New York, Sydney, Moscow | Issue 16 | 2019
—Reports filed by correspondents across the world—
In Manhattan, when the sidewalks and roads were empty the birdsong was louder. In a vacant Central Park, the birds walked about with chests puffed out as though finally they owned the ground, too. With few people or cars to watch out for on the streets, it was easier to notice the beauty of the large buildings—different colors and patterns of brick, or carved stone, ornamental balconies and friezes—or the brownstones, imitations of fancy European styles or plain-faced sandstone.
Early in the lockdown, along 79th Street on the East Side (a wide street become unpopulated), I passed by an older New Yorker, nattily dressed, her gray-streaked hair in a girlish ponytail, sitting on a portable folding-chair by an awninged lobby entrance, thoughtfully saying into her phone: “It’s very chilling. And it’s very lovely.”
When 9/11 occurred, I was in Israel on business. It was during the second Intifada. In the several days it took me to arrange my return home, the locals would say: we’re very sorry for your troubles; we sort of know what it’s like. I said to myself: wait, we’re usually the ones commiserating with them; we must be in real trouble. So, in conversations with friends there now, I wondered how they saw us this time. Perhaps as the pinnacle of the developed world’s urban life. And the sickest city in the world. How did this happen, they asked; and what is it like? I thought about how to describe it to them. Our general strategy is avoidance. Stay away from it, and hope it doesn’t come near you or yours. We’ve been lucky enough not to be struck (though it’s still lurking). I could relay what the TV or papers showed; but they could see that for themselves.
So I described how, the other night, I was strolling down Park Avenue, a broad, elegant boulevard. It was a pleasant enough evening, but no people were on the street and the buildings loomed larger than usual. A few blocks down was a fine small hospital. Because three of my children were born there, every time I would pass by, it always felt to me like the place from whence goodness came. I walked past the side street where the hospital’s entrance was illuminated, then south to the next corner where you could see its back. That street was surprisingly unlit, and by the curb stood a disinterested security guard with a cigarette. The air was brisk, and the hairs on the back of my neck felt especially attuned, maybe from the coolness, or it was the low mechanical hum. Out of the back of the building, extending like a pair of enormous white enameled batteries, were two trailer trucks. It seems to me now that, as I was peering down the street, time slowed down just a mite, and that it took me a few seconds, when in fact it was instantaneously that I said to myself: I know what those are.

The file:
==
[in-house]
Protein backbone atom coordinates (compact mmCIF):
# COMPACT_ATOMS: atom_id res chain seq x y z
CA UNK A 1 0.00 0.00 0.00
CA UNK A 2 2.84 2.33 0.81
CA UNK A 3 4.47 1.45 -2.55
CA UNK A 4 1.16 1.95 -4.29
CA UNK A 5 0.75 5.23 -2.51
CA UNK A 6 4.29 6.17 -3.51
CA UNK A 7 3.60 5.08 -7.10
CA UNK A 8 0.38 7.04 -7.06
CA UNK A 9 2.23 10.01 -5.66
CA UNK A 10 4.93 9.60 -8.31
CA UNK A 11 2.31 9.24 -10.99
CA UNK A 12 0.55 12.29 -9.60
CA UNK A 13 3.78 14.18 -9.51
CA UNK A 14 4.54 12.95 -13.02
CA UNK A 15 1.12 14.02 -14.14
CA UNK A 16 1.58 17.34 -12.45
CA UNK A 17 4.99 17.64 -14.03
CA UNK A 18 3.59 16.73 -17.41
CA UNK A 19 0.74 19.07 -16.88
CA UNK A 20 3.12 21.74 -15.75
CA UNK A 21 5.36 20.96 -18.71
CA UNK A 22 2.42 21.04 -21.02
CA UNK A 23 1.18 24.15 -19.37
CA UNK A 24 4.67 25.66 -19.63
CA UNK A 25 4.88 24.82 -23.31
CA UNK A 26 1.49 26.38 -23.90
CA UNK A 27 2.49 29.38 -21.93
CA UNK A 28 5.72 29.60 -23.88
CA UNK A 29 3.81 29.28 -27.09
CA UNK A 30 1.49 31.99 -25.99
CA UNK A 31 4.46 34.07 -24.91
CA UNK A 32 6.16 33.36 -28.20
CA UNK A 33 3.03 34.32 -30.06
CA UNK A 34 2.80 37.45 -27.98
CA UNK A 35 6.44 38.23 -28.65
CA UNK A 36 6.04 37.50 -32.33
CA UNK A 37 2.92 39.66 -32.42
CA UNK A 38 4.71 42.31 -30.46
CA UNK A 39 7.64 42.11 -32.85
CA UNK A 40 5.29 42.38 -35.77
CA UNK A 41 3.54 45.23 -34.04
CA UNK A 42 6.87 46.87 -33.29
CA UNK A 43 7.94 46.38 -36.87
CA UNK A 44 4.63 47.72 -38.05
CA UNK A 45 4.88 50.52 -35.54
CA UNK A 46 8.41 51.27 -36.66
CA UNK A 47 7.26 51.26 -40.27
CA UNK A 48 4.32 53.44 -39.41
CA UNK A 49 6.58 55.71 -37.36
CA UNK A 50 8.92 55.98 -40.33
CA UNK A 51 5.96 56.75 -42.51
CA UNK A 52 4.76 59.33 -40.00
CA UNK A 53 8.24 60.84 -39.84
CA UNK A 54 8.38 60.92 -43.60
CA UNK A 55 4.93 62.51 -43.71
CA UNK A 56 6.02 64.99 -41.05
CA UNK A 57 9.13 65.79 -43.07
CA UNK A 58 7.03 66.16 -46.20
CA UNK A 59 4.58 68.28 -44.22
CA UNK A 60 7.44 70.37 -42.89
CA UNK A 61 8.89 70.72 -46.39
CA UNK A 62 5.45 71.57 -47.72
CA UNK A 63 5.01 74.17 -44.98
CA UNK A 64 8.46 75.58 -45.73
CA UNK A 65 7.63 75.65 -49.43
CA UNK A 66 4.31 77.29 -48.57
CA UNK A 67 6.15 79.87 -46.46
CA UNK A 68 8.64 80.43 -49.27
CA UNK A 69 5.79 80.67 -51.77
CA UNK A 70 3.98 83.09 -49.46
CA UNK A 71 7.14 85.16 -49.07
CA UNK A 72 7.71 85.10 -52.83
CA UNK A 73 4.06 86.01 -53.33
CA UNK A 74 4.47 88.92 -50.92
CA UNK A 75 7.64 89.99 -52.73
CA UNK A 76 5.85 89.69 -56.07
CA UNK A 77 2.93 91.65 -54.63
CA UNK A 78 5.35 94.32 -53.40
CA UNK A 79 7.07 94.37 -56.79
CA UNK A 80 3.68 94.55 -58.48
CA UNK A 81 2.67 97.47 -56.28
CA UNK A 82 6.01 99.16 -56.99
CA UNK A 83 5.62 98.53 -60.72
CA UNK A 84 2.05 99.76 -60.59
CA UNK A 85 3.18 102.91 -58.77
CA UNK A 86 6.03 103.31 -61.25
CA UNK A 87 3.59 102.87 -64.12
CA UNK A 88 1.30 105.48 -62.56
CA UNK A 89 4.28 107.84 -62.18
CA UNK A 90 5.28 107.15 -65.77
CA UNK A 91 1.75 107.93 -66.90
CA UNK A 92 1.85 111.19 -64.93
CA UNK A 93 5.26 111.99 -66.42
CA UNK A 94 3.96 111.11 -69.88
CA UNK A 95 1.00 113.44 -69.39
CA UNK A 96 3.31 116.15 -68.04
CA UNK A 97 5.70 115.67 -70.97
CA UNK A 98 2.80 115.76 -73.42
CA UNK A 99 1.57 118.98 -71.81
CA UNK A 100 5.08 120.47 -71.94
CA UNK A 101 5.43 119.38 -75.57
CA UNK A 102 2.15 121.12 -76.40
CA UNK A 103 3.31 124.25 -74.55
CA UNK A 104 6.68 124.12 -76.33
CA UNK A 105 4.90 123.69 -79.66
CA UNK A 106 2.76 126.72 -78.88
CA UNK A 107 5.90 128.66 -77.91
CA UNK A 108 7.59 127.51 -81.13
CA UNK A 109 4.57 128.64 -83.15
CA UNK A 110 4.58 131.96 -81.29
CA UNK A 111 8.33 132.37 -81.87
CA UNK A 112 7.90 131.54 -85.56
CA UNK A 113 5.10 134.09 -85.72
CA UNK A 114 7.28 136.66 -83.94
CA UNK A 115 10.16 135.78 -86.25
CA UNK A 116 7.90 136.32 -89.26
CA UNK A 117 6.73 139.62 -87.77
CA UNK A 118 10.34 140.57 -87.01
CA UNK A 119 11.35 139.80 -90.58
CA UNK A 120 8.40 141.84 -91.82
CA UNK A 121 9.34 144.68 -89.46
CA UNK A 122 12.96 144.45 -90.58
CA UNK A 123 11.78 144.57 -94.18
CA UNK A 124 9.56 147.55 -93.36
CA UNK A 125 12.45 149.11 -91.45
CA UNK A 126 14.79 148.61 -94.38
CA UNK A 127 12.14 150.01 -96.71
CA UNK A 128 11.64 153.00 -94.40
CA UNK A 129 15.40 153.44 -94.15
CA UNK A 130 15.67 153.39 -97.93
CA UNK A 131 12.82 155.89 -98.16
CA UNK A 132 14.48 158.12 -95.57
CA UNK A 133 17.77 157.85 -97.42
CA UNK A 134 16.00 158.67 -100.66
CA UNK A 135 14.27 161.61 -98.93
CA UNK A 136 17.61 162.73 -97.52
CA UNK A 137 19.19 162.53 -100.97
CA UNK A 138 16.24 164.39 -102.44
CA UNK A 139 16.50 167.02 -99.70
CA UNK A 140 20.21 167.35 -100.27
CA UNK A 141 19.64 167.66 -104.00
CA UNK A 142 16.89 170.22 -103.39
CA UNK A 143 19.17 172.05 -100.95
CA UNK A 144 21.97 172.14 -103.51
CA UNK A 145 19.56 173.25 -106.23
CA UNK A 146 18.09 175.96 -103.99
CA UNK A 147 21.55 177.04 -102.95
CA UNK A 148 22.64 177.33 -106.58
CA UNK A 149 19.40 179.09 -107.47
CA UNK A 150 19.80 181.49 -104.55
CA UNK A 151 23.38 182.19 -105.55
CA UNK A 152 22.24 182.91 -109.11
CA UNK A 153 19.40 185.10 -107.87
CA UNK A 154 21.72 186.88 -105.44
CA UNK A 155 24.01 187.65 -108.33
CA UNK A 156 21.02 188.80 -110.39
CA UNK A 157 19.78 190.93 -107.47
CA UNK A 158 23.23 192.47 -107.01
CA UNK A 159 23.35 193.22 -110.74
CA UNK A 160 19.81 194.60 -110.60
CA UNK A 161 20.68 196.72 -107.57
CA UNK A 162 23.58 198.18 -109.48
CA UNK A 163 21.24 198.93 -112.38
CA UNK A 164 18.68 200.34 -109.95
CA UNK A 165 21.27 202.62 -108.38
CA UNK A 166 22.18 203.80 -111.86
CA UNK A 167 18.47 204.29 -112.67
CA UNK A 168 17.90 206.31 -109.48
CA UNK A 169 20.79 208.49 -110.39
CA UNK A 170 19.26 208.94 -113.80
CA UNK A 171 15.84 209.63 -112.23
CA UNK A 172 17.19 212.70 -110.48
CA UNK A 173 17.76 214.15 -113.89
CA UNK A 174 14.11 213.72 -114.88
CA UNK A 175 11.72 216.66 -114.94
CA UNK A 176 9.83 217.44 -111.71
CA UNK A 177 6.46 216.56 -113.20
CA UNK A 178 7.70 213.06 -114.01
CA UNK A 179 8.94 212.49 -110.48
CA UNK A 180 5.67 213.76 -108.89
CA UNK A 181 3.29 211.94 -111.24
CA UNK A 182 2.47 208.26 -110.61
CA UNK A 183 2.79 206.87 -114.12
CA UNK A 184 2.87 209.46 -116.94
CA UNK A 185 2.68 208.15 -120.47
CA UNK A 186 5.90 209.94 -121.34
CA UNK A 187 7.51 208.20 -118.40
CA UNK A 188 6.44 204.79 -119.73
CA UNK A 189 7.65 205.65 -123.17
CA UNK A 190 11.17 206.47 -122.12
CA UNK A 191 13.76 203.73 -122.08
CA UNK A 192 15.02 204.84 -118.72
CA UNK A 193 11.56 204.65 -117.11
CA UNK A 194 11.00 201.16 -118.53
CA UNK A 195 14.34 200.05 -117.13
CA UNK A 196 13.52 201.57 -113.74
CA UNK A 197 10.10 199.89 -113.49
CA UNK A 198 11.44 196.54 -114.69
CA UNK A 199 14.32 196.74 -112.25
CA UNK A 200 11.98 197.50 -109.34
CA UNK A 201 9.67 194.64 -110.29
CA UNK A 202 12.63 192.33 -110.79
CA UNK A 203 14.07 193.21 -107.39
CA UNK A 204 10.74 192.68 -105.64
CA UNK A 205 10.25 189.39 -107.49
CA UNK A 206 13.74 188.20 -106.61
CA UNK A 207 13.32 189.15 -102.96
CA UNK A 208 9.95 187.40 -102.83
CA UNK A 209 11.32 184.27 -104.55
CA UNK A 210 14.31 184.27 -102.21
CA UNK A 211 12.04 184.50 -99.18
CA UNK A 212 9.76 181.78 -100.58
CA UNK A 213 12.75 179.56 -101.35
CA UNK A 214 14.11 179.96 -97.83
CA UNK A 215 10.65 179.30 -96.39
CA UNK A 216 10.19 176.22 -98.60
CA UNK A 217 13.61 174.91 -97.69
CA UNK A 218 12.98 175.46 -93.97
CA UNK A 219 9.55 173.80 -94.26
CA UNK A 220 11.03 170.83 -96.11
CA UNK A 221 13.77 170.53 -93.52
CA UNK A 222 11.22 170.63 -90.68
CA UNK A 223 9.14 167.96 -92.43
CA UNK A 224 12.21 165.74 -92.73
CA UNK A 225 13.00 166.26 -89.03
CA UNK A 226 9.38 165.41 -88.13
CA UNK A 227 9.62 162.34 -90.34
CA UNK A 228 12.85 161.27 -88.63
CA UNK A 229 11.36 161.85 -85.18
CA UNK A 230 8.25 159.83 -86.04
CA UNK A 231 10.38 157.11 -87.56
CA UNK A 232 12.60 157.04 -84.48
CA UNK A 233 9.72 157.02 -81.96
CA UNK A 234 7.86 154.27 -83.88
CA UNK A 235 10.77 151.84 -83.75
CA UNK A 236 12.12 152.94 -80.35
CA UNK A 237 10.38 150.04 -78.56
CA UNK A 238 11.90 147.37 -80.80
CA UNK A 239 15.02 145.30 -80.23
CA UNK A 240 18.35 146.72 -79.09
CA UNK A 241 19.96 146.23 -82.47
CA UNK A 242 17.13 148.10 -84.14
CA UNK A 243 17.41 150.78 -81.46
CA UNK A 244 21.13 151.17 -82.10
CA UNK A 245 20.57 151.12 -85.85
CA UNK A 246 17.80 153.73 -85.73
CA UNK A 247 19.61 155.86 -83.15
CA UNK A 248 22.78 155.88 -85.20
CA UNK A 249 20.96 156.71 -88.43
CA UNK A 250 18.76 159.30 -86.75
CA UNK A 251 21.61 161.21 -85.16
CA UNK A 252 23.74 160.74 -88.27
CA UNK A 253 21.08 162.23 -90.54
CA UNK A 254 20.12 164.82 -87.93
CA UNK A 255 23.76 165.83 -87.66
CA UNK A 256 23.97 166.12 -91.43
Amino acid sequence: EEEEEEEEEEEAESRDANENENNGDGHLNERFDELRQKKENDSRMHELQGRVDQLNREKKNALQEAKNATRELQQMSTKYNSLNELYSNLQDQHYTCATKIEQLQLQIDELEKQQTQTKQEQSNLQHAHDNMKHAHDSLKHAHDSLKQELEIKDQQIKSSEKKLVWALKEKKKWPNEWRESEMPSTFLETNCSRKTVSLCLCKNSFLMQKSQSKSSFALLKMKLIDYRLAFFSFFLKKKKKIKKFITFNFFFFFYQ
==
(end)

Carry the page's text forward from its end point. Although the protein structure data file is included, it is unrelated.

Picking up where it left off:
I walk with my two young sons down a bustling street in Hong Kong’s Soho district. It’s a hot, humid and rainy day. The narrow road can only take cars travelling in one direction and the pavements on either side are crowded with people, piles of building materials, workmen’s tools and hardware stores’ goods which spill out onto the pavements. Navigating our way means walking single file and fast, joined hand in hand, weaving and twisting in amongst the over-stocked store fronts, the people and the general mess. It’s noisy and the warm smell of food is everywhere: Hong Kong lunchtime.
We are hungry, so we hurry at the pace of most of the Hong Kongers around us, who are eagerly rushing to the cha chaan teng or another local restaurant. We, however, are heading for Pizza Express today. We pause momentarily to gawp at the open-fronted hardware shops with their vast variety of goods for sale. They are like dark dens—it’s virtually impossible to see far into the interiors. Many items seem to have been there for years, covered in dust. We pass one gated doorway where the dust has piled up inches thick; the boys speculate it’s been unopened for ‘a hundred years’. You can buy anything useful on this stretch: a ladder, a lightbulb, a lucky waving cat. We pass a stone-cutting machine and we are fascinated that the blade is left open and unattended at the side of the street.
Our attention is caught by a team of men in work jackets lifting up a manhole cover at the side of the road. There couldn’t be anything more exciting for the boys. We watch in helpless fascination as they uncover the drain with fast-flowing water running under the road; several cockroaches the size of a boy’s hand scuttle around inside. One workman grins at us, his gold teeth glinting. We hurry on, suddenly aware of the many manhole covers littering the street and imagining all the giant cockroaches lurking right underneath our feet.
This is a city that never ceases from trade, nor from eating. We hurry on to eat, laughing, jumping over all the manhole covers as we go.
Chaim Wachsberger is a partner in New York and adjunct professor at NYU Law School. Sarah Stone is head of learning and development, Asia. First published in RE: issue 17 (2020)
© Norton Rose Fulbright LLP 2020